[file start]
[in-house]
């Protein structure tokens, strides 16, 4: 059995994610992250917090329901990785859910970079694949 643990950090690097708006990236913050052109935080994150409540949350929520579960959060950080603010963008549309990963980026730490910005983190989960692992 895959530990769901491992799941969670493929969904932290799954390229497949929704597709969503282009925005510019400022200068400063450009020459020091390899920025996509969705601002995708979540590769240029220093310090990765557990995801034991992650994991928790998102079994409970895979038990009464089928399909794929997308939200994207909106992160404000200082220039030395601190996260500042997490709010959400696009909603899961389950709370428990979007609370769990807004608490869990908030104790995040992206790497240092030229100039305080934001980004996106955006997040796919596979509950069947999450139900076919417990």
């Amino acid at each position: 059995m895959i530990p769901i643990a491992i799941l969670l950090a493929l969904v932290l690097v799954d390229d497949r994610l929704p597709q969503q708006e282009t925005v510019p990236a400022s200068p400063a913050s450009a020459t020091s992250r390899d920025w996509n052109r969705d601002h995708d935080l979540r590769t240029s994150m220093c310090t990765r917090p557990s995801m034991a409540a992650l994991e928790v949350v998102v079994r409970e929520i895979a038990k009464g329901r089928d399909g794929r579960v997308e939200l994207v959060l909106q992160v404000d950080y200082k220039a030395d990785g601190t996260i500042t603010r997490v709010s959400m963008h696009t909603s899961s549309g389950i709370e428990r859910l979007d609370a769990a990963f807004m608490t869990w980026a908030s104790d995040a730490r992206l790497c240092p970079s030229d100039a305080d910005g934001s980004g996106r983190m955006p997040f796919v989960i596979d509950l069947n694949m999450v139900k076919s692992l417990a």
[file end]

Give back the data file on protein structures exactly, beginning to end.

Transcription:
[in-house]
């Protein structure tokens, strides 16, 4: 059995994610992250917090329901990785859910970079694949 643990950090690097708006990236913050052109935080994150409540949350929520579960959060950080603010963008549309990963980026730490910005983190989960692992 895959530990769901491992799941969670493929969904932290799954390229497949929704597709969503282009925005510019400022200068400063450009020459020091390899920025996509969705601002995708979540590769240029220093310090990765557990995801034991992650994991928790998102079994409970895979038990009464089928399909794929997308939200994207909106992160404000200082220039030395601190996260500042997490709010959400696009909603899961389950709370428990979007609370769990807004608490869990908030104790995040992206790497240092030229100039305080934001980004996106955006997040796919596979509950069947999450139900076919417990």
């Amino acid at each position: 059995m895959i530990p769901i643990a491992i799941l969670l950090a493929l969904v932290l690097v799954d390229d497949r994610l929704p597709q969503q708006e282009t925005v510019p990236a400022s200068p400063a913050s450009a020459t020091s992250r390899d920025w996509n052109r969705d601002h995708d935080l979540r590769t240029s994150m220093c310090t990765r917090p557990s995801m034991a409540a992650l994991e928790v949350v998102v079994r409970e929520i895979a038990k009464g329901r089928d399909g794929r579960v997308e939200l994207v959060l909106q992160v404000d950080y200082k220039a030395d990785g601190t996260i500042t603010r997490v709010s959400m963008h696009t909603s899961s549309g389950i709370e428990r859910l979007d609370a769990a990963f807004m608490t869990w980026a908030s104790d995040a730490r992206l790497c240092p970079s030229d100039a305080d910005g934001s980004g996106r983190m955006p997040f796919v989960i596979d509950l069947n694949m999450v139900k076919s692992l417990a």